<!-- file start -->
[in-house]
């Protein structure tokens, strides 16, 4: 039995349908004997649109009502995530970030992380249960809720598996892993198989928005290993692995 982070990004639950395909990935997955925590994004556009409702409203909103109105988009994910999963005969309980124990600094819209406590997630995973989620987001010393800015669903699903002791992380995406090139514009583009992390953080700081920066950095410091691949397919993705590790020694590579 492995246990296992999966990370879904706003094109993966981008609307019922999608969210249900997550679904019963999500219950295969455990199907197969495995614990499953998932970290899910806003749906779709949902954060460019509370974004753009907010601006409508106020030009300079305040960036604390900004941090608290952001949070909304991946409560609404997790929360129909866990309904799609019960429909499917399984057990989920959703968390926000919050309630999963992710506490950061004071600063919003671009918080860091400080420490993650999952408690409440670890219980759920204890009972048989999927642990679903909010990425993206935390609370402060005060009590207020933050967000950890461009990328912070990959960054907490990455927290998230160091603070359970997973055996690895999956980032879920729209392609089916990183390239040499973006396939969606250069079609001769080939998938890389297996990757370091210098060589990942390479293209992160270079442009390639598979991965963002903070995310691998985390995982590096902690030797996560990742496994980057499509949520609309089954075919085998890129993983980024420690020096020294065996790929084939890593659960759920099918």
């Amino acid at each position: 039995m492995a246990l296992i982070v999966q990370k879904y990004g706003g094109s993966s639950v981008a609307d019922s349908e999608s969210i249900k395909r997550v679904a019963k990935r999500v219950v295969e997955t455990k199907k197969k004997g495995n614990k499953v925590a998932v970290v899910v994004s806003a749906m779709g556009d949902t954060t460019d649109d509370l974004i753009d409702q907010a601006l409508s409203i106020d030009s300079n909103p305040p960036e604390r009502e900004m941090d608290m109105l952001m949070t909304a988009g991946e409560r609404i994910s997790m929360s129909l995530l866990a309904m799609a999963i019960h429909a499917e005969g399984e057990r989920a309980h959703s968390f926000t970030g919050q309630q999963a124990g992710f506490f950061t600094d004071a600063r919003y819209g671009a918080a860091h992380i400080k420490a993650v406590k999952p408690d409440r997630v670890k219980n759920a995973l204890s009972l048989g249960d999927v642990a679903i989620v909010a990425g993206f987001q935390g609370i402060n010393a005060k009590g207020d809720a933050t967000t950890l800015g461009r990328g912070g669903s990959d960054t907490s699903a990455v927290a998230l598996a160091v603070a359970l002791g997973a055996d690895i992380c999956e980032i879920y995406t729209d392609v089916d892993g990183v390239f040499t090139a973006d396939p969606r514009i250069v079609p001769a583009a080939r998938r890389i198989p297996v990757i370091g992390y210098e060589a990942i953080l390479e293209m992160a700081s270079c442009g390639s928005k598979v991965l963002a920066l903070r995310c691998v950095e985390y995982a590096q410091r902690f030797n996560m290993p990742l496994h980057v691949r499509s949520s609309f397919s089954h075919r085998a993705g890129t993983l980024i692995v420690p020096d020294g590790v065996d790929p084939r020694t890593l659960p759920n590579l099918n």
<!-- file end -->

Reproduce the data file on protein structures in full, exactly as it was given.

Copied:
[in-house]
């Protein structure tokens, strides 16, 4: 039995349908004997649109009502995530970030992380249960809720598996892993198989928005290993692995 982070990004639950395909990935997955925590994004556009409702409203909103109105988009994910999963005969309980124990600094819209406590997630995973989620987001010393800015669903699903002791992380995406090139514009583009992390953080700081920066950095410091691949397919993705590790020694590579 492995246990296992999966990370879904706003094109993966981008609307019922999608969210249900997550679904019963999500219950295969455990199907197969495995614990499953998932970290899910806003749906779709949902954060460019509370974004753009907010601006409508106020030009300079305040960036604390900004941090608290952001949070909304991946409560609404997790929360129909866990309904799609019960429909499917399984057990989920959703968390926000919050309630999963992710506490950061004071600063919003671009918080860091400080420490993650999952408690409440670890219980759920204890009972048989999927642990679903909010990425993206935390609370402060005060009590207020933050967000950890461009990328912070990959960054907490990455927290998230160091603070359970997973055996690895999956980032879920729209392609089916990183390239040499973006396939969606250069079609001769080939998938890389297996990757370091210098060589990942390479293209992160270079442009390639598979991965963002903070995310691998985390995982590096902690030797996560990742496994980057499509949520609309089954075919085998890129993983980024420690020096020294065996790929084939890593659960759920099918």
């Amino acid at each position: 039995m492995a246990l296992i982070v999966q990370k879904y990004g706003g094109s993966s639950v981008a609307d019922s349908e999608s969210i249900k395909r997550v679904a019963k990935r999500v219950v295969e997955t455990k199907k197969k004997g495995n614990k499953v925590a998932v970290v899910v994004s806003a749906m779709g556009d949902t954060t460019d649109d509370l974004i753009d409702q907010a601006l409508s409203i106020d030009s300079n909103p305040p960036e604390r009502e900004m941090d608290m109105l952001m949070t909304a988009g991946e409560r609404i994910s997790m929360s129909l995530l866990a309904m799609a999963i019960h429909a499917e005969g399984e057990r989920a309980h959703s968390f926000t970030g919050q309630q999963a124990g992710f506490f950061t600094d004071a600063r919003y819209g671009a918080a860091h992380i400080k420490a993650v406590k999952p408690d409440r997630v670890k219980n759920a995973l204890s009972l048989g249960d999927v642990a679903i989620v909010a990425g993206f987001q935390g609370i402060n010393a005060k009590g207020d809720a933050t967000t950890l800015g461009r990328g912070g669903s990959d960054t907490s699903a990455v927290a998230l598996a160091v603070a359970l002791g997973a055996d690895i992380c999956e980032i879920y995406t729209d392609v089916d892993g990183v390239f040499t090139a973006d396939p969606r514009i250069v079609p001769a583009a080939r998938r890389i198989p297996v990757i370091g992390y210098e060589a990942i953080l390479e293209m992160a700081s270079c442009g390639s928005k598979v991965l963002a920066l903070r995310c691998v950095e985390y995982a590096q410091r902690f030797n996560m290993p990742l496994h980057v691949r499509s949520s609309f397919s089954h075919r085998a993705g890129t993983l980024i692995v420690p020096d020294g590790v065996d790929p084939r020694t890593l659960p759920n590579l099918n």